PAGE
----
"Without any understanding of man's deep-seated urge to self-transcend, of his very reluctance to take the hard, ascending way, and his search for some bogus liberation either below or to one side of his personality, we cannot hope to make sense of our own particular period of history or indeed of history in general, of life as it was lived in the past and as it is lived today. For this reason I propose to discuss some of the more common Grace-substitutes, into which and by means of which men and women have tried to escape from the tormenting consciousness of being merely themselves. .... human beings have felt the radical inadequacy of their personal existence, the misery of being their insulated selves and not something else, something wider, something in Wordsworthian phrase, 'far more deeply interfused'." (Aldous
Huxley, "Appendix" from The Devils of Loudun, Penguin Books, 1971, 313f.)

Course: Beyond Hypocrisy – Saving the West from Itself

Winton Higgins PhD
Jwinton01

Starts Tuesday 12 June
Journalist: What do you think of Western civilisation, sir?
Gandhi: I think it would be a good idea.

Week 1: A survey of Western values before World War II, and after it. How well do we Australians honour them? Or: Mind the hypocrisy gap!

In this session we’ll trace the development of personal, civic and political values in the West, from their ancient sources in the classical civilisations of Greece and Rome, and Christianity, through their ramifications in the European Enlightenment, and the postwar ‘rights revolutions’ – its institutions and culture. Finally, we’ll review our own political community’s actual (as opposed to rhetorical) record in fostering and abiding by these values.

Week 2: The sorrows of neoliberalism, to which ‘there is no alternative’ (Thatcher)
From the 1970s neoliberalism became the must-accept ideology in the West. Virtually all major electoral parties succumbed to its orthodoxy, and now submit to its key international institutions. Yet its effects promote soaring inequalities and social exclusions between and within countries, regions, cities, and even suburbs, as well as climate change. It leaves no room for democratic political communities to pursue chosen national development strategies – ones that promote Western values such as fairness, social equity, equal life chances, adequate public services, and effective climate policy. According to neoliberal logic, all such aspirations are ‘unaffordable’ in practice. Can we break out of this ideological servitude to reclaim Western values?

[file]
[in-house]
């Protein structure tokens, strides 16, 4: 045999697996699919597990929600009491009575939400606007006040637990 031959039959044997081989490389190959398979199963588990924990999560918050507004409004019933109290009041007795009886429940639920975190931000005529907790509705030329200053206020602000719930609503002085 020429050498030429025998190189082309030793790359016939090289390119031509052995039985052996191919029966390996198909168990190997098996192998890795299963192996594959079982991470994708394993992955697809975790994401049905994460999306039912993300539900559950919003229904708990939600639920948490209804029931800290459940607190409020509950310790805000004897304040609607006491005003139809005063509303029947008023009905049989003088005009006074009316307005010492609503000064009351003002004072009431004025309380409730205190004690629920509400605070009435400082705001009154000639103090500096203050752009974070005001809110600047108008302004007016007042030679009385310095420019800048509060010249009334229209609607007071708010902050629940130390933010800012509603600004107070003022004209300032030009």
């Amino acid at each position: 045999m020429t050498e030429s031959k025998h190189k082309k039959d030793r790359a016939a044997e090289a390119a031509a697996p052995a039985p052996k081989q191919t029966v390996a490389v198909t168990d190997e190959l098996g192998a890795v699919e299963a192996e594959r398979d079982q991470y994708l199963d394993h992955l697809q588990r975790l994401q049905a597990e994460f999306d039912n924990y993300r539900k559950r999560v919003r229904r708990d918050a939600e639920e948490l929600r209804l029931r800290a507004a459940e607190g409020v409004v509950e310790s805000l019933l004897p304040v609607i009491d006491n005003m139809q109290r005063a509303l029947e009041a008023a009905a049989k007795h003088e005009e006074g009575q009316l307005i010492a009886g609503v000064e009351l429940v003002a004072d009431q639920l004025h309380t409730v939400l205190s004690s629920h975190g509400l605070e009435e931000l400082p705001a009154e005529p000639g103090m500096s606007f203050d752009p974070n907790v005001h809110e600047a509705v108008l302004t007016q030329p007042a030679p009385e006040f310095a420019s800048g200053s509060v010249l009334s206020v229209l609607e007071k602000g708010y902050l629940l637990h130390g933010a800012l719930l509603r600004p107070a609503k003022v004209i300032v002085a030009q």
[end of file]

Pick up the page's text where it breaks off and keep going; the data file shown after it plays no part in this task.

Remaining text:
Week 3: Why doesn’t democracy work for us anymore? The rise of the political class
We’ll compare how our democracy worked in its heyday (the mid-twentieth century) to the way it works now. How is it that professional politicians, their minders, staffers, image controllers, perception managers, focus-group ringmasters, plus lobbyists and powerful interests with ‘the inside running’, make the policy decisions, and inform us about them after the event? How did scandals and trivia deflect us from a meaningful democratic conversation about how major public policies should be shaped to further our values? Is this a case of neoliberal governance fulfilling its own self-serving prophecy that ‘there is no alternative’?

Week 4: Climate change: the unthinkable and the thoughtless
According to incontestable climate science, ‘business as usual’ in our carbon economy is destabilising the world’s climate, threatening the homes, lives and livelihoods of hundreds of millions of people, and making our Western way of life increasingly precarious. Yet this existential threat has had little echo in our culture, is vociferously denied by powerful vested interests, which in turn create electoral confusion and policy paralysis. Is there no alternative to business as usual in the carbon economy? What would we need to change in order to even propose a meaningful response to the climate crisis?

Winton Higgins is graduate of the universities of Sydney, Stockholm and London, he has been a board member of the Australian Institute for Holocaust and Genocide Studies for the last sixteen years. He is an Associate of the Faculty of International Studies and an Associate Member of Transforming Culture.

Winton Higgins books include:
Journey into Darkness (Brandl & Schlesinger, 2003), a Holocaust-themed travel diary; 
The Magnitude of Genocide with Colin Tatz (Praeger, 2016) addressing genocide worldwide;
Politics against Pessimism - Social democratic possibilities since Ernst Wigforss, with G. Dow, (Peter Lang Publishing 2013), 
Engine of Change: Standards Australia since 1922, (Brandl & Schlesinger, Blackheath, 2005), View/Download from: UTS OPUS;
Rule of Law (Brandl & Schlesinger, 2016) - this last one is relevant to this course.

Presenter: Winton Higgins PhD
Where: Aquinas Academy, Level 5, 141 Harrington St, The Rocks, Sydney
When: Four Tuesday mornings, 10am – 12noon, 12 June - 3 July
Cost: $144/per person 

 

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